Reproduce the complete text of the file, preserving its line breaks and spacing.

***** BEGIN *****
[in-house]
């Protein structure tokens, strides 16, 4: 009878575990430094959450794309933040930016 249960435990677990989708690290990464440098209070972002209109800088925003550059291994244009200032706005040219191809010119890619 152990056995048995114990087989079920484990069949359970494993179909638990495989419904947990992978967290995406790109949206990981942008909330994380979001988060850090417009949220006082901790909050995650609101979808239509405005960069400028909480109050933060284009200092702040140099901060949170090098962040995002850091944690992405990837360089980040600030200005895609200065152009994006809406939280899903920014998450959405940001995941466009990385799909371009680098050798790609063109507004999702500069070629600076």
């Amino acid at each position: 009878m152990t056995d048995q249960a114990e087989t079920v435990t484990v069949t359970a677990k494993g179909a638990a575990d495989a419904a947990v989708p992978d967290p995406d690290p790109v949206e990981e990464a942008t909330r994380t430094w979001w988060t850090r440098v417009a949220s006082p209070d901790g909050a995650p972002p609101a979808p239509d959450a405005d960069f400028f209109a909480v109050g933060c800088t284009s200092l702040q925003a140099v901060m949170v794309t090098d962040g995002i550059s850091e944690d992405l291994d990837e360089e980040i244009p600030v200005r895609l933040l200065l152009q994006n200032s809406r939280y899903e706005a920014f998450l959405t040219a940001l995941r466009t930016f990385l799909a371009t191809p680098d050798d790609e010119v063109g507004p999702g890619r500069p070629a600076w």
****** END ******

[in-house]
């Protein structure tokens, strides 16, 4: 009878575990430094959450794309933040930016 249960435990677990989708690290990464440098209070972002209109800088925003550059291994244009200032706005040219191809010119890619 152990056995048995114990087989079920484990069949359970494993179909638990495989419904947990992978967290995406790109949206990981942008909330994380979001988060850090417009949220006082901790909050995650609101979808239509405005960069400028909480109050933060284009200092702040140099901060949170090098962040995002850091944690992405990837360089980040600030200005895609200065152009994006809406939280899903920014998450959405940001995941466009990385799909371009680098050798790609063109507004999702500069070629600076």
């Amino acid at each position: 009878m152990t056995d048995q249960a114990e087989t079920v435990t484990v069949t359970a677990k494993g179909a638990a575990d495989a419904a947990v989708p992978d967290p995406d690290p790109v949206e990981e990464a942008t909330r994380t430094w979001w988060t850090r440098v417009a949220s006082p209070d901790g909050a995650p972002p609101a979808p239509d959450a405005d960069f400028f209109a909480v109050g933060c800088t284009s200092l702040q925003a140099v901060m949170v794309t090098d962040g995002i550059s850091e944690d992405l291994d990837e360089e980040i244009p600030v200005r895609l933040l200065l152009q994006n200032s809406r939280y899903e706005a920014f998450l959405t040219a940001l995941r466009t930016f990385l799909a371009t191809p680098d050798d790609e010119v063109g507004p999702g890619r500069p070629a600076w």